Large IT outsourcing

As more and more functions are outsourced, integrating and managing a portfolio of service providers is becoming more difficult — and is causing significant service disruptions in many organisations. In response, segments of the outsourcing industry have been moving from single process (ex: help desk services) providers to full range, multiprocess providers. This means a single outsource provider now offers many possible services or processes within a functional area, like IT. Outsourcing firms have to grow to meet the needs of ever larger outsourcing projects.

Large IT outsourcing deals are on the rise. Most client firms currently use an average of three or more providers. This may lead client firms to reduce the number of outsource providers they use, while providing better integration and communication possibilities a single provider service offers. This will result in a "one-stop" service that can perform a complete BPO, where all of the processes that make up a functional area can be handled by a single, multiprocess provider (Brown, Wilson 2005).

As the outsourcing trend surges on, interestingly, it has also been noted that outsourcing to cut costs no longer provides significant competitive advantage — since all one's competitors are using outsourcing as well and are reaping the same cost advantages. But this is only an indication that the role of outsourcing is becoming indispensable in the turbulent, and intensely competitive business environment of today. Firms that ignore offshoring outsourcing phenomenon may be putting themselves at obvious risk: If they cannot reduce their cost structures more quickly than their competitors, they may be heading for trouble.

(Robinson, Kalakota 2005) The benefits of outsourcing, such as lower costs and the ability to more readily allocate resources to core competencies that create competitive advantages, are understandable. However, issues about outsourcing's long-term consequences have been raised. In the United States and elsewhere, concerns have been raised about the contraction of domestic innovation. The fact that the rate of increase for new patent applications in the IT areas in the U. S. is down by nearly 90 percent is one example of this concern. Increasingly organised responses to the growing use of outsourcing are surfacing.

Some displaced U. S. workers are forming support groups to mount a collective challenge to the use of outsourcing. Outsourcing has also received unprecedented attention from politicians and the press in recent years. Some politicians and journalists have painted outsourcing as an evil to be avoided as economically undesirable to a country's economy. Normally, a distinction is not made between near-shore outsourcing and off-shore outsourcing, also known as off-shoring. The former term refers to outsourcing to a country in on the same continent as the country of origin, for example, a U.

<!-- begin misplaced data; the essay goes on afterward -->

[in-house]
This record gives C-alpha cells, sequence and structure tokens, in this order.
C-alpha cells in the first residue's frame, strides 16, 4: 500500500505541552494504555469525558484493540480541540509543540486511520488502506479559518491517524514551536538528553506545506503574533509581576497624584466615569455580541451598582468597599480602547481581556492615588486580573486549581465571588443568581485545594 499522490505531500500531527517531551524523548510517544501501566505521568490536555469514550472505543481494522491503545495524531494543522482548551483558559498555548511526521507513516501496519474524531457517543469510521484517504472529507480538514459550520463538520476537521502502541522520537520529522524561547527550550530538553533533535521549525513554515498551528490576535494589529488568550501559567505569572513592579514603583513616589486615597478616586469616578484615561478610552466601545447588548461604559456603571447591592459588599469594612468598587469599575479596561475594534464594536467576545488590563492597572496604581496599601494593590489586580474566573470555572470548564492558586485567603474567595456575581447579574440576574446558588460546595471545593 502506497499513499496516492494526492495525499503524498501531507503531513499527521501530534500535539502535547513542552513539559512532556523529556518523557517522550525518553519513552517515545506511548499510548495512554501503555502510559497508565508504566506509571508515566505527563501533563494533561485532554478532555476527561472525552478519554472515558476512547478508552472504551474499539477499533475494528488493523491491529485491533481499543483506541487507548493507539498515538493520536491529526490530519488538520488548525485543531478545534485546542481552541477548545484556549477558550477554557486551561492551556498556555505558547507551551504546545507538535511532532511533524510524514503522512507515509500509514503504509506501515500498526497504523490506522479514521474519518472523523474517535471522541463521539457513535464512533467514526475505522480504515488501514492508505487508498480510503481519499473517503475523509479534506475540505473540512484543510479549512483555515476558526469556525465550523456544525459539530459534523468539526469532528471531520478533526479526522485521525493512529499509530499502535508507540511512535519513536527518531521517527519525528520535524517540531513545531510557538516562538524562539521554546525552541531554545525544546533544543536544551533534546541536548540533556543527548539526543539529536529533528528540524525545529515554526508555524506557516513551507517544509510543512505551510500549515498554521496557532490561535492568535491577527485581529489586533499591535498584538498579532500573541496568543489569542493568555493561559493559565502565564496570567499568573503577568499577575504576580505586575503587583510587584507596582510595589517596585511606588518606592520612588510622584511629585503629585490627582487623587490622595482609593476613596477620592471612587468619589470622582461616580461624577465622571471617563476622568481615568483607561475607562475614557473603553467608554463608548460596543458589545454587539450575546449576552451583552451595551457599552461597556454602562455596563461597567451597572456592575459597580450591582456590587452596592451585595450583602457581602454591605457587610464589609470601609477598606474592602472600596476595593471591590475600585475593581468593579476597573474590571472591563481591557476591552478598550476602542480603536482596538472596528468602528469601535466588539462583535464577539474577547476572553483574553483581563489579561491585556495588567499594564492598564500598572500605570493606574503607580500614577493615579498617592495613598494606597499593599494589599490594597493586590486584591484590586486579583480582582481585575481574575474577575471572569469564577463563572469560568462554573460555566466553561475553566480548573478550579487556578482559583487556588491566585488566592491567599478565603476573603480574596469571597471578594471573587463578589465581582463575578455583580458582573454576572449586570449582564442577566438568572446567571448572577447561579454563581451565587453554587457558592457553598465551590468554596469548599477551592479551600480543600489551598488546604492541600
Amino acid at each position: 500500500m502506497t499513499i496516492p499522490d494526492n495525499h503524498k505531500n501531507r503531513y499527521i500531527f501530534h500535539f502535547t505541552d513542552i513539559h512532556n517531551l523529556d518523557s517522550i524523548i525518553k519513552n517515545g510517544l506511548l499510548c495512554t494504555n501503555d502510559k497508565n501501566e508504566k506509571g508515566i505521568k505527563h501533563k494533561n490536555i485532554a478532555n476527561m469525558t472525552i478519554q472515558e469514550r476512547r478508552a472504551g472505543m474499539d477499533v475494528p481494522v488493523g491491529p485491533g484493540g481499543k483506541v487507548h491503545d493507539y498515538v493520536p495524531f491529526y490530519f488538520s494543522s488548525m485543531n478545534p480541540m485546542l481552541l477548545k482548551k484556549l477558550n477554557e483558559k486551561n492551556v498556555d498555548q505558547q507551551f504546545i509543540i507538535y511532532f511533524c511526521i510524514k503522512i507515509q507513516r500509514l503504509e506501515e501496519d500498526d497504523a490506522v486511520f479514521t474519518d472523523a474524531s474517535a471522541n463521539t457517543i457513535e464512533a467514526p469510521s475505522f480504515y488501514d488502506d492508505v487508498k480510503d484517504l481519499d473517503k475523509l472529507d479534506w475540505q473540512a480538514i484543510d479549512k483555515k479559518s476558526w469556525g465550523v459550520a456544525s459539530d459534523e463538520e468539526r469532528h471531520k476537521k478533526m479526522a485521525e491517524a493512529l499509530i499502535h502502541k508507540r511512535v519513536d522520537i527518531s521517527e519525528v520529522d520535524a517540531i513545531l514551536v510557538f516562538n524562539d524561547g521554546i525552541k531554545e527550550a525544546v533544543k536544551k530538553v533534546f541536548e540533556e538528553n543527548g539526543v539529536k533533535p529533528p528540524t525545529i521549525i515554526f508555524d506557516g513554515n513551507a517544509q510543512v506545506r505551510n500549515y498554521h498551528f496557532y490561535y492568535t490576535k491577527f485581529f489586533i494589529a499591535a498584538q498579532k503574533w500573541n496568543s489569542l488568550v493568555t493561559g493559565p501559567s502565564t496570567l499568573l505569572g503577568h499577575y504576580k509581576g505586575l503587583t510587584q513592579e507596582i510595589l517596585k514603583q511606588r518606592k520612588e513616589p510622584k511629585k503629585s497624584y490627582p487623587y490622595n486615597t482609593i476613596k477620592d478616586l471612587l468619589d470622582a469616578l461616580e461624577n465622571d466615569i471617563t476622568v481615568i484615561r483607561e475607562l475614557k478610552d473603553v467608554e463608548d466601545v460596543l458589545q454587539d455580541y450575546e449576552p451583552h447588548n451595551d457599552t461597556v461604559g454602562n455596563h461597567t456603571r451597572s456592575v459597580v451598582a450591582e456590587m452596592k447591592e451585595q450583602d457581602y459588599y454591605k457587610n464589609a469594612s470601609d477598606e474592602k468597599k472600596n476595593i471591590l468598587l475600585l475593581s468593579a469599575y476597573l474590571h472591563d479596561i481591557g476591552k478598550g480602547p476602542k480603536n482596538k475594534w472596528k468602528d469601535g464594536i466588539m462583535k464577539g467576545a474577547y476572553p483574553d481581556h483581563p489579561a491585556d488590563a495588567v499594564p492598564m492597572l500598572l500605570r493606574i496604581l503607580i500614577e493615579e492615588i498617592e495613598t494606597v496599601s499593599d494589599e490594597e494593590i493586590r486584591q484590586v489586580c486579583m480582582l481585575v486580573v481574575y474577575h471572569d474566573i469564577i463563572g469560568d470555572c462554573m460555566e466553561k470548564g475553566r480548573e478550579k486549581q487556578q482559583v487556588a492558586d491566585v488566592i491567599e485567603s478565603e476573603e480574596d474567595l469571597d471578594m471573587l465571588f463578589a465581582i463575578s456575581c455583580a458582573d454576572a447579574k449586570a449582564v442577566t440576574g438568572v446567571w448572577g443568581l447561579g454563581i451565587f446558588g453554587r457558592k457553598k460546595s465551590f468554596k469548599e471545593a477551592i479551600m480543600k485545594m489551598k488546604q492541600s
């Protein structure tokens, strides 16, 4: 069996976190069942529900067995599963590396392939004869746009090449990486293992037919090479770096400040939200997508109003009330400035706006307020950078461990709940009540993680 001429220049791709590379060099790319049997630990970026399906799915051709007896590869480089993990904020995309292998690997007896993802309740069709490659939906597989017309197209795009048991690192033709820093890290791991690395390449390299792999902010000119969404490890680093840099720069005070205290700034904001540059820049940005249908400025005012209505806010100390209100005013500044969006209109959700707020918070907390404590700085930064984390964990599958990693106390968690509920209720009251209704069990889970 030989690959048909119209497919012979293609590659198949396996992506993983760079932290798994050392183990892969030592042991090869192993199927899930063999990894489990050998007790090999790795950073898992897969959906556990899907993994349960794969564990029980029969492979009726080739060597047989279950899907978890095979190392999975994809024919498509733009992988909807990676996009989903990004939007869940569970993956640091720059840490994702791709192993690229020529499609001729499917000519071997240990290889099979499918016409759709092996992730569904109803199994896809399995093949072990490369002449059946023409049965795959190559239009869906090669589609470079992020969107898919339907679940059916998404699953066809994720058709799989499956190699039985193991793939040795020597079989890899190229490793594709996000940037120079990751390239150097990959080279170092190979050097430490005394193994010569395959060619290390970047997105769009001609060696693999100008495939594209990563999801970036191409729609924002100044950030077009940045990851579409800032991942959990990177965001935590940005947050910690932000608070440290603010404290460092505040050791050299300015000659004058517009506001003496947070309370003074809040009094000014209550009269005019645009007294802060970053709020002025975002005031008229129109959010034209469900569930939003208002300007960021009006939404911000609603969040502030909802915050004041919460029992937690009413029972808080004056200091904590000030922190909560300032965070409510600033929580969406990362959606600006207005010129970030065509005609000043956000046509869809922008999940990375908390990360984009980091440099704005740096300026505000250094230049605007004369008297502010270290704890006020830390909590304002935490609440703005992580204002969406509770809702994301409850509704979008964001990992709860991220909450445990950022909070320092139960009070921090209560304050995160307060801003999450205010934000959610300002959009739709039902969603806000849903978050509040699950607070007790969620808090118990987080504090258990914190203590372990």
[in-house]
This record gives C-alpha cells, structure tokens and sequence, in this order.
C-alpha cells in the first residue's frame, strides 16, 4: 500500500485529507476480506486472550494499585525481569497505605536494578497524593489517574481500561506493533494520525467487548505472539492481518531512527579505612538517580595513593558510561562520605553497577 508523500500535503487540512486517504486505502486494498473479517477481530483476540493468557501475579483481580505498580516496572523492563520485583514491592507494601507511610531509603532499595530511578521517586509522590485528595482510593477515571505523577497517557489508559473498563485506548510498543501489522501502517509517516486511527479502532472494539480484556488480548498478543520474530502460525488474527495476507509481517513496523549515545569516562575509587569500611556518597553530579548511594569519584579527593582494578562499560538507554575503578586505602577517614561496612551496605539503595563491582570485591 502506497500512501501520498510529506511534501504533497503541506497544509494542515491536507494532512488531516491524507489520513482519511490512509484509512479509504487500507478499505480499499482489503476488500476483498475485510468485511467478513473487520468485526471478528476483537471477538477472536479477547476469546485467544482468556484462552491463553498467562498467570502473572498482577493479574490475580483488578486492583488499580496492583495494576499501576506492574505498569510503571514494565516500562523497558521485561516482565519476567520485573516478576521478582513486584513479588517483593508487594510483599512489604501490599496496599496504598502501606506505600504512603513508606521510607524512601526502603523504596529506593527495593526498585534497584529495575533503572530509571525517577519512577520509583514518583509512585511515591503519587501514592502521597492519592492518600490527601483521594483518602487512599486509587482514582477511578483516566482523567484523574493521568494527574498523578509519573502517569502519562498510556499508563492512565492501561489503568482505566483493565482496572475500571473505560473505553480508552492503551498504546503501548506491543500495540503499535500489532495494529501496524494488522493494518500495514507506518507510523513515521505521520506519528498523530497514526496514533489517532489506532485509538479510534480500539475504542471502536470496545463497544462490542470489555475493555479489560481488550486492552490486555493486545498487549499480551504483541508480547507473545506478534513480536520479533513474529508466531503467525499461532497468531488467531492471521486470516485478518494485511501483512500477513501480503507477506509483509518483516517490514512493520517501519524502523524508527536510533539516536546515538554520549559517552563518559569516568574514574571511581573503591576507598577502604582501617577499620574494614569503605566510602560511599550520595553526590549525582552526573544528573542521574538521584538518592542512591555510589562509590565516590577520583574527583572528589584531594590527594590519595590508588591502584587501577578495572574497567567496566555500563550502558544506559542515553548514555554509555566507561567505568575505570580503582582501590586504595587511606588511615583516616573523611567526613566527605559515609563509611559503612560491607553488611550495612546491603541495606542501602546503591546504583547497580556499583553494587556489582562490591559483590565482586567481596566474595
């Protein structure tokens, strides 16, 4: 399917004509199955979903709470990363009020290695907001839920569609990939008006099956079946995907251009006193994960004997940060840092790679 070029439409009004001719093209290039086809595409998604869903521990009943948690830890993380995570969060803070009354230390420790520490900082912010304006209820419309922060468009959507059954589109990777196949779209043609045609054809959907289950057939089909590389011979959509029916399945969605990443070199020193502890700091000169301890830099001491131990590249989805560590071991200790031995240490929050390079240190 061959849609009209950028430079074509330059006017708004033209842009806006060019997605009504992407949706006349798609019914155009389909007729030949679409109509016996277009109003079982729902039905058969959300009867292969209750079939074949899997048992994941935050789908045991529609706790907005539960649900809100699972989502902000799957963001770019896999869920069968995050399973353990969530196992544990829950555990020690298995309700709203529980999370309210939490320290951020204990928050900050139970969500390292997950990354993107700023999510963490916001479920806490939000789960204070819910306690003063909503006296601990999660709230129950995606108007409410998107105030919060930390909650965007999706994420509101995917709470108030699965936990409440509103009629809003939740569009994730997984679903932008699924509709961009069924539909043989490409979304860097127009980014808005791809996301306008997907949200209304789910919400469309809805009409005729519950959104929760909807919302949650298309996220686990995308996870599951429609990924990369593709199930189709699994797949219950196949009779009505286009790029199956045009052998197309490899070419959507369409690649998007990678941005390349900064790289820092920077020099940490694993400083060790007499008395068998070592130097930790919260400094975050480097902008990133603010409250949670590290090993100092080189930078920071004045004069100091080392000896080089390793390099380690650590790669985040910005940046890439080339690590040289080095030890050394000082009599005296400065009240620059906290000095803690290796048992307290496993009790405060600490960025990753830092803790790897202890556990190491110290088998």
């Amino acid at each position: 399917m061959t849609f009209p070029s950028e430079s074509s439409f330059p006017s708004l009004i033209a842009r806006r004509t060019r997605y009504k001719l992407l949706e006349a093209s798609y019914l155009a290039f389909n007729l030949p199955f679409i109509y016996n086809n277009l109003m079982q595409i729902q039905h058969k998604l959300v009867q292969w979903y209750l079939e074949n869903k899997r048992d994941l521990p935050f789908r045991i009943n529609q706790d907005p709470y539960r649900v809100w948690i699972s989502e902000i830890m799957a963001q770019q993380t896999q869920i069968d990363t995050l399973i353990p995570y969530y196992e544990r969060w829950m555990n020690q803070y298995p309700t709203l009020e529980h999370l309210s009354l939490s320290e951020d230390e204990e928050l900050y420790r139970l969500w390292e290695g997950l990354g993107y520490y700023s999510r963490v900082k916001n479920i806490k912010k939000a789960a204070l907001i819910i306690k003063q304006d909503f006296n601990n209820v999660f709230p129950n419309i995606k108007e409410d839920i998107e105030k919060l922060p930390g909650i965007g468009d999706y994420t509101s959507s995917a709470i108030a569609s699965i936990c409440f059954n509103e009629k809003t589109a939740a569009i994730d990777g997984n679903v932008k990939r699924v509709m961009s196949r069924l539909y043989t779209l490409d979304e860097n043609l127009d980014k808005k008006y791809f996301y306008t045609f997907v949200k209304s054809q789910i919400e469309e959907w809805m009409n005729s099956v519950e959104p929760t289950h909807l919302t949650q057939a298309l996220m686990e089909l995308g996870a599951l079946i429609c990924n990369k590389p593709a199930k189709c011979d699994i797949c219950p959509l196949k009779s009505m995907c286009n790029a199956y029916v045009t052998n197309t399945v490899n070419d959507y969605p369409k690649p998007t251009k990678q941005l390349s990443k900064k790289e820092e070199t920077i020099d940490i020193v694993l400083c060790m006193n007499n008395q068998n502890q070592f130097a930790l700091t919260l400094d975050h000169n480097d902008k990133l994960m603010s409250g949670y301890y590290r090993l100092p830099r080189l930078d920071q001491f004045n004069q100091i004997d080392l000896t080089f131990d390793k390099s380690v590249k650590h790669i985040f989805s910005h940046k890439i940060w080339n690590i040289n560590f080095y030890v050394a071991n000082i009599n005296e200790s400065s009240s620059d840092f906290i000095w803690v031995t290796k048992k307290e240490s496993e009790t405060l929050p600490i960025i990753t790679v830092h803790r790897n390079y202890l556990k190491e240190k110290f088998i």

S. company outsourcing to one in Mexico; the latter refers to outsourcing to a country across an ocean, for example, a U. S. company outsourcing to a supplier in India. In common parlance, both have come to be known as off-shore outsourcing. Business managers see offshore outsourcing to lower-wage countries such as India, China, Ireland, and the Philippines in the same light as reducing labour cost by automation or technology. Politicians, the press, and a significant proportion of the general population have however come to view offshoring as a threat to local economies.

These opinions, however, may not affect the actual volumes and trends of outsourcing, which keep on growing. What can affect, though, is untoward government regulation (Rost 2006). Indeed, a major threat to the outsourcing industry arises from governmental legislation. A majority of U. S. states have drafted legislative bills seeking to restrict and even punish companies that outsource off-shore. Some state governments restrict all international outsourcing of jobs to U. S. labour by limiting bidding on state contract to companies with employees operating within the state or national borders.

Members of the U. S. Senate have also introduced the Keep American Jobs at Home Act to eliminate tax deductions for businesses that ship U. S. jobs to foreign countries. U. S firms, however, have been duly responding by seeking to avoid the political backlash by setting up their own development centers (either solely owned or an equity joint venture with a provider) in the same foreign countries. Although there can be tricks to go around it to some extent, legislation can substantially inhibit growth and development in the outsourcing industry (Sood, Robin. 2005). Yet, the offshoring industry has gathered enough momentum that it would be difficult to stop it now.